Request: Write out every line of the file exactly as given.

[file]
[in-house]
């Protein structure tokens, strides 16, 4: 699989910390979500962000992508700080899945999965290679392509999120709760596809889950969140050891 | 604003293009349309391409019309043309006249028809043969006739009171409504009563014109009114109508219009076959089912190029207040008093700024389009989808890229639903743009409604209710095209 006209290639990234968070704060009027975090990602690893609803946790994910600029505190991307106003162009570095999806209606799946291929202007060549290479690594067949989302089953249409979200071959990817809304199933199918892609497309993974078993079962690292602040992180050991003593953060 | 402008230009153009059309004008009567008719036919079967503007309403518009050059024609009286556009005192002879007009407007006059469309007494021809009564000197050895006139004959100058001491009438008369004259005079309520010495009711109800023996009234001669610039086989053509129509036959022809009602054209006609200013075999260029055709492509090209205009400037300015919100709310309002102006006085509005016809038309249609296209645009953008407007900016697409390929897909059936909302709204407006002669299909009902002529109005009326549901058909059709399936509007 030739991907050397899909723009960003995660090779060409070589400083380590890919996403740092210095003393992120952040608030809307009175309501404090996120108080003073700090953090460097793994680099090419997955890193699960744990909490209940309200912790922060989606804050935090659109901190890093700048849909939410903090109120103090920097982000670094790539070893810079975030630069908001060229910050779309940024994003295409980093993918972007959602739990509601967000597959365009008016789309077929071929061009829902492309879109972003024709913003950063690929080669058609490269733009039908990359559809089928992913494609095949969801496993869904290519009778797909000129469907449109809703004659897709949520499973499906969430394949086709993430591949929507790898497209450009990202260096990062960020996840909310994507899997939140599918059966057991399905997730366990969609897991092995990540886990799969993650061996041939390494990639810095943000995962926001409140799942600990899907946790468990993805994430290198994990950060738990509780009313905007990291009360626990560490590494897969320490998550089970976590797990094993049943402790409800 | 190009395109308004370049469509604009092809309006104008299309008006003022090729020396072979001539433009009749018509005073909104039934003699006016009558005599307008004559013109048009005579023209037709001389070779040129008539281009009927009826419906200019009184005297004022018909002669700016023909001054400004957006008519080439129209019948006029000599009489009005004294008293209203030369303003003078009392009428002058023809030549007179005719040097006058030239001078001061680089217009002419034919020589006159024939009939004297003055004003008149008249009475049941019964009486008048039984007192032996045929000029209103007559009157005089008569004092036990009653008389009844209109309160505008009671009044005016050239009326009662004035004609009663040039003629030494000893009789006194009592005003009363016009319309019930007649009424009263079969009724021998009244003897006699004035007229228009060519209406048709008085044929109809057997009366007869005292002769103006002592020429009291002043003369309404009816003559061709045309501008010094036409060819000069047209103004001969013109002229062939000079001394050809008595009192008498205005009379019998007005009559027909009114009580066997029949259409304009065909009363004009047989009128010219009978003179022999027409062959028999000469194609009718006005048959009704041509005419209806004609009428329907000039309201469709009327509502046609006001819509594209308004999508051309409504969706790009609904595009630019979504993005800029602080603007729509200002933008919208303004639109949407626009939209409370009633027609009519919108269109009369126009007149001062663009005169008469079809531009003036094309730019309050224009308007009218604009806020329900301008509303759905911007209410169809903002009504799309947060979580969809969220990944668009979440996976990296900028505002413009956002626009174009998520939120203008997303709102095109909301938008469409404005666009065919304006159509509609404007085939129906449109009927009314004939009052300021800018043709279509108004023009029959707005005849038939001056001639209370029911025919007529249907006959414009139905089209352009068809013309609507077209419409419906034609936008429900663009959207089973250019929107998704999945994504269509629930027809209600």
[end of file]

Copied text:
[in-house]
């Protein structure tokens, strides 16, 4: 699989910390979500962000992508700080899945999965290679392509999120709760596809889950969140050891 | 604003293009349309391409019309043309006249028809043969006739009171409504009563014109009114109508219009076959089912190029207040008093700024389009989808890229639903743009409604209710095209 006209290639990234968070704060009027975090990602690893609803946790994910600029505190991307106003162009570095999806209606799946291929202007060549290479690594067949989302089953249409979200071959990817809304199933199918892609497309993974078993079962690292602040992180050991003593953060 | 402008230009153009059309004008009567008719036919079967503007309403518009050059024609009286556009005192002879007009407007006059469309007494021809009564000197050895006139004959100058001491009438008369004259005079309520010495009711109800023996009234001669610039086989053509129509036959022809009602054209006609200013075999260029055709492509090209205009400037300015919100709310309002102006006085509005016809038309249609296209645009953008407007900016697409390929897909059936909302709204407006002669299909009902002529109005009326549901058909059709399936509007 030739991907050397899909723009960003995660090779060409070589400083380590890919996403740092210095003393992120952040608030809307009175309501404090996120108080003073700090953090460097793994680099090419997955890193699960744990909490209940309200912790922060989606804050935090659109901190890093700048849909939410903090109120103090920097982000670094790539070893810079975030630069908001060229910050779309940024994003295409980093993918972007959602739990509601967000597959365009008016789309077929071929061009829902492309879109972003024709913003950063690929080669058609490269733009039908990359559809089928992913494609095949969801496993869904290519009778797909000129469907449109809703004659897709949520499973499906969430394949086709993430591949929507790898497209450009990202260096990062960020996840909310994507899997939140599918059966057991399905997730366990969609897991092995990540886990799969993650061996041939390494990639810095943000995962926001409140799942600990899907946790468990993805994430290198994990950060738990509780009313905007990291009360626990560490590494897969320490998550089970976590797990094993049943402790409800 | 190009395109308004370049469509604009092809309006104008299309008006003022090729020396072979001539433009009749018509005073909104039934003699006016009558005599307008004559013109048009005579023209037709001389070779040129008539281009009927009826419906200019009184005297004022018909002669700016023909001054400004957006008519080439129209019948006029000599009489009005004294008293209203030369303003003078009392009428002058023809030549007179005719040097006058030239001078001061680089217009002419034919020589006159024939009939004297003055004003008149008249009475049941019964009486008048039984007192032996045929000029209103007559009157005089008569004092036990009653008389009844209109309160505008009671009044005016050239009326009662004035004609009663040039003629030494000893009789006194009592005003009363016009319309019930007649009424009263079969009724021998009244003897006699004035007229228009060519209406048709008085044929109809057997009366007869005292002769103006002592020429009291002043003369309404009816003559061709045309501008010094036409060819000069047209103004001969013109002229062939000079001394050809008595009192008498205005009379019998007005009559027909009114009580066997029949259409304009065909009363004009047989009128010219009978003179022999027409062959028999000469194609009718006005048959009704041509005419209806004609009428329907000039309201469709009327509502046609006001819509594209308004999508051309409504969706790009609904595009630019979504993005800029602080603007729509200002933008919208303004639109949407626009939209409370009633027609009519919108269109009369126009007149001062663009005169008469079809531009003036094309730019309050224009308007009218604009806020329900301008509303759905911007209410169809903002009504799309947060979580969809969220990944668009979440996976990296900028505002413009956002626009174009998520939120203008997303709102095109909301938008469409404005666009065919304006159509509609404007085939129906449109009927009314004939009052300021800018043709279509108004023009029959707005005849038939001056001639209370029911025919007529249907006959414009139905089209352009068809013309609507077209419409419906034609936008429900663009959207089973250019929107998704999945994504269509629930027809209600």